Physicians in the Crouse Hospital in Syracuse, New York, performed a full CT scan on a man’s mummified body found in an Egyptian tomb that lived approximately 2000 years ago. Much to the scientists’ surprise, the mummy — nicknamed “Hen” — was diagnosed with an illness that still plagues humanity to this day, cancer.
“He had a tumor on his Fibula which is one of the two bones of the lower leg,” Dr. Mark Levinsohn of Crouse Hospital explains. “Looking at it, it had all the characteristics of a malignant tumor and one that’s somewhat rare. So, here we have a rare circumstance and a rare tumor and that evoked our interest a lot.”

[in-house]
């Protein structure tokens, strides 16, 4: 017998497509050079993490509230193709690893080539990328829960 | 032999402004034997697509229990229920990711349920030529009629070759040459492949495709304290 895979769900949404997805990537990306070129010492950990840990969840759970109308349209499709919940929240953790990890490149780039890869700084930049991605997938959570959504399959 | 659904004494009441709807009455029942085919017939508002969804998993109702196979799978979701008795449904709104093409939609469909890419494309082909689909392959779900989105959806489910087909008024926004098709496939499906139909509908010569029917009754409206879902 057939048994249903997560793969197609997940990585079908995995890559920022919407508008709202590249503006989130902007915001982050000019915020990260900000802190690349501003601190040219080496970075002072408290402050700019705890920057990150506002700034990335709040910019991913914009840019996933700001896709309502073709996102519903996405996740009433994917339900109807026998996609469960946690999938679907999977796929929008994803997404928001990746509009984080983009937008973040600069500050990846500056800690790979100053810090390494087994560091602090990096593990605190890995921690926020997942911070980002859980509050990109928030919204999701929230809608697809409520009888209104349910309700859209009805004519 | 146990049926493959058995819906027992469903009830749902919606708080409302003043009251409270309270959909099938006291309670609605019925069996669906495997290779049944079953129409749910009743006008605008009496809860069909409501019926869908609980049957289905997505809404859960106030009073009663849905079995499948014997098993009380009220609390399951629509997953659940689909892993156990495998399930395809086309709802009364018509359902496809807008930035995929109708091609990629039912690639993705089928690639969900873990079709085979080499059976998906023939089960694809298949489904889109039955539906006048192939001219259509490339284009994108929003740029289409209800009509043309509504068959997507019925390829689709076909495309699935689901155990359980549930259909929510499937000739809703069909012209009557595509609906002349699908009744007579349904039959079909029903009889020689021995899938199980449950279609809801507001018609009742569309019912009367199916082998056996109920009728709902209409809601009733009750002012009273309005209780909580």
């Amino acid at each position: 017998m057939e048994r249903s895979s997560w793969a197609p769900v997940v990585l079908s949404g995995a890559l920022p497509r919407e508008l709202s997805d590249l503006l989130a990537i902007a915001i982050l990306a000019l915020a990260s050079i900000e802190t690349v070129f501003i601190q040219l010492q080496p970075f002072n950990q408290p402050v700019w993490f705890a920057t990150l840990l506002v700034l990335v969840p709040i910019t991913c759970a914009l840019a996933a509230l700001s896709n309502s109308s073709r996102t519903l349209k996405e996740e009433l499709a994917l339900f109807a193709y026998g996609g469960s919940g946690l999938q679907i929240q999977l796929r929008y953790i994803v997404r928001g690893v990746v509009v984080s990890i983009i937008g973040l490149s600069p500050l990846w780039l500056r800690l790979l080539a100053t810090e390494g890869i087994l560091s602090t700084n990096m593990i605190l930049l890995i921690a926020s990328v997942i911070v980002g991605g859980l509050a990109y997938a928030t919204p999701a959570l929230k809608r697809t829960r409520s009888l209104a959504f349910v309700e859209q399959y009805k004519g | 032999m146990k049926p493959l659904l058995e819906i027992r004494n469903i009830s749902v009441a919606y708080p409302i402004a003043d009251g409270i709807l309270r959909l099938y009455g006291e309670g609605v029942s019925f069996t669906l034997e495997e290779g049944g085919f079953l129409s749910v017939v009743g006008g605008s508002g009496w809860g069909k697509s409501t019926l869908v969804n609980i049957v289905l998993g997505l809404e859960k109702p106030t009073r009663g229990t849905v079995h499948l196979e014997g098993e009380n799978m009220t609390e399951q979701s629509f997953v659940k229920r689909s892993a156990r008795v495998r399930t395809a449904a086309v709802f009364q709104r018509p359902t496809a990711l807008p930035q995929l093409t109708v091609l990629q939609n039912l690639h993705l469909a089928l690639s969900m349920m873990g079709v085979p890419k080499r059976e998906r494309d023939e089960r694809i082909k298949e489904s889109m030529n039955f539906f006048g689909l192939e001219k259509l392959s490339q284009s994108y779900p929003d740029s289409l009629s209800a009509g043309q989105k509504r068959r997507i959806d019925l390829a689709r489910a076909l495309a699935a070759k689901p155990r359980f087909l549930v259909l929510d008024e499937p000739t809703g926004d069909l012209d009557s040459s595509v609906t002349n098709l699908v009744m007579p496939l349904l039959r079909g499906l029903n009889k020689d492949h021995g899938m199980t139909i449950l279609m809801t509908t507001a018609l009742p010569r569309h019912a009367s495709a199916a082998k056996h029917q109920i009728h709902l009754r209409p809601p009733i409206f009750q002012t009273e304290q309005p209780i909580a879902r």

A previous attempt at examining the same body back in 2006 was met with failure. “Since that time, the last ten years, they’ve upgraded the equipment,” Dr. Levinsohn notes. “What, at that time was a 16 detector scanner is now a 320 detector scanner and all that additional information is now derived when we scan the body. So, we can tell all kinds of greater detail.”
Even though evidence of surgery attempts have been documented by archaeologists, it is highly unlikely that the ancient Egyptians knew what the sickness was, much less have the required knowledge and technology to treat it.
It is still unclear how Hen’s demise unfolded, whether or not the disease claimed him outright, or if he had a long and painful battle with it, or even died during a surgery.